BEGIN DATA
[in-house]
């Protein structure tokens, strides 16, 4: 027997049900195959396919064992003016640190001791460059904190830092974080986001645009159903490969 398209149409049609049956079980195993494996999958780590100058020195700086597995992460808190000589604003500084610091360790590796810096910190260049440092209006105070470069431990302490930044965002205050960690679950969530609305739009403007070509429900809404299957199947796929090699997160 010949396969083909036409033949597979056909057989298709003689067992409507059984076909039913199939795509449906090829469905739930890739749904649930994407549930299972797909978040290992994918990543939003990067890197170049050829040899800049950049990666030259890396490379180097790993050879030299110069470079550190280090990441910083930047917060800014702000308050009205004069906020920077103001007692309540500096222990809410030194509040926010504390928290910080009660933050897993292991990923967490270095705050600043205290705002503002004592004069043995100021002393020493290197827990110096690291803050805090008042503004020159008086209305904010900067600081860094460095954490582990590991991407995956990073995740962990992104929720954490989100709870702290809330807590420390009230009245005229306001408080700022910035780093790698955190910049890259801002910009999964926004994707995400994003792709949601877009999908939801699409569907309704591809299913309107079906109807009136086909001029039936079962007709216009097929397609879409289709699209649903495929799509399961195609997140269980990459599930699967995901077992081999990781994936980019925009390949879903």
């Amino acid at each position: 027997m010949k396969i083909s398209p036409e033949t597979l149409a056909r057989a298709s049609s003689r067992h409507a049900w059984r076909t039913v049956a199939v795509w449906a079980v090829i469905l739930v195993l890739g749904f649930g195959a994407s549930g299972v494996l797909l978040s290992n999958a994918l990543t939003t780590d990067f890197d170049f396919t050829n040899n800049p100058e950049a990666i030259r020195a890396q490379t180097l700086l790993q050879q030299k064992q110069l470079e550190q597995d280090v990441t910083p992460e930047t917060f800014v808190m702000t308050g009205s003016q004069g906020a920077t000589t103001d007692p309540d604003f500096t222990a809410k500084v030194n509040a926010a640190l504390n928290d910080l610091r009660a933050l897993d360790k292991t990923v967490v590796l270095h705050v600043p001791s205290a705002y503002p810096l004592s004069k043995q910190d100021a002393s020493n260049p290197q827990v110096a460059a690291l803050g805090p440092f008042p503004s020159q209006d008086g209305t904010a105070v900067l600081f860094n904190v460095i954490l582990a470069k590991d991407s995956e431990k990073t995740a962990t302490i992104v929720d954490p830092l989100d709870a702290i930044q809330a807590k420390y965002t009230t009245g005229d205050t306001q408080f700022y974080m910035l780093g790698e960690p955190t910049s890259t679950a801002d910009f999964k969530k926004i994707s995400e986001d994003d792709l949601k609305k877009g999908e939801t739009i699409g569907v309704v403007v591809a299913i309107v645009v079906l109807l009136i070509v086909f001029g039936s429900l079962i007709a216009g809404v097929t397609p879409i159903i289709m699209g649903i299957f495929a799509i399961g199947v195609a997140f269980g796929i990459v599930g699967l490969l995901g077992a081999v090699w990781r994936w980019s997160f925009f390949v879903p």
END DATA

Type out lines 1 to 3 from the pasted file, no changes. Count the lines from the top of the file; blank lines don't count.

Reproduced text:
[in-house]
């Protein structure tokens, strides 16, 4: 027997049900195959396919064992003016640190001791460059904190830092974080986001645009159903490969 398209149409049609049956079980195993494996999958780590100058020195700086597995992460808190000589604003500084610091360790590796810096910190260049440092209006105070470069431990302490930044965002205050960690679950969530609305739009403007070509429900809404299957199947796929090699997160 010949396969083909036409033949597979056909057989298709003689067992409507059984076909039913199939795509449906090829469905739930890739749904649930994407549930299972797909978040290992994918990543939003990067890197170049050829040899800049950049990666030259890396490379180097790993050879030299110069470079550190280090990441910083930047917060800014702000308050009205004069906020920077103001007692309540500096222990809410030194509040926010504390928290910080009660933050897993292991990923967490270095705050600043205290705002503002004592004069043995100021002393020493290197827990110096690291803050805090008042503004020159008086209305904010900067600081860094460095954490582990590991991407995956990073995740962990992104929720954490989100709870702290809330807590420390009230009245005229306001408080700022910035780093790698955190910049890259801002910009999964926004994707995400994003792709949601877009999908939801699409569907309704591809299913309107079906109807009136086909001029039936079962007709216009097929397609879409289709699209649903495929799509399961195609997140269980990459599930699967995901077992081999990781994936980019925009390949879903």
């Amino acid at each position: 027997m010949k396969i083909s398209p036409e033949t597979l149409a056909r057989a298709s049609s003689r067992h409507a049900w059984r076909t039913v049956a199939v795509w449906a079980v090829i469905l739930v195993l890739g749904f649930g195959a994407s549930g299972v494996l797909l978040s290992n999958a994918l990543t939003t780590d990067f890197d170049f396919t050829n040899n800049p100058e950049a990666i030259r020195a890396q490379t180097l700086l790993q050879q030299k064992q110069l470079e550190q597995d280090v990441t910083p992460e930047t917060f800014v808190m702000t308050g009205s003016q004069g906020a920077t000589t103001d007692p309540d604003f500096t222990a809410k500084v030194n509040a926010a640190l504390n928290d910080l610091r009660a933050l897993d360790k292991t990923v967490v590796l270095h705050v600043p001791s205290a705002y503002p810096l004592s004069k043995q910190d100021a002393s020493n260049p290197q827990v110096a460059a690291l803050g805090p440092f008042p503004s020159q209006d008086g209305t904010a105070v900067l600081f860094n904190v460095i954490l582990a470069k590991d991407s995956e431990k990073t995740a962990t302490i992104v929720d954490p830092l989100d709870a702290i930044q809330a807590k420390y965002t009230t009245g005229d205050t306001q408080f700022y974080m910035l780093g790698e960690p955190t910049s890259t679950a801002d910009f999964k969530k926004i994707s995400e986001d994003d792709l949601k609305k877009g999908e939801t739009i699409g569907v309704v403007v591809a299913i309107v645009v079906l109807l009136i070509v086909f001029g039936s429900l079962i007709a216009g809404v097929t397609p879409i159903i289709m699209g649903i299957f495929a799509i399961g199947v195609a997140f269980g796929i990459v599930g699967l490969l995901g077992a081999v090699w990781r994936w980019s997160f925009f390949v879903p």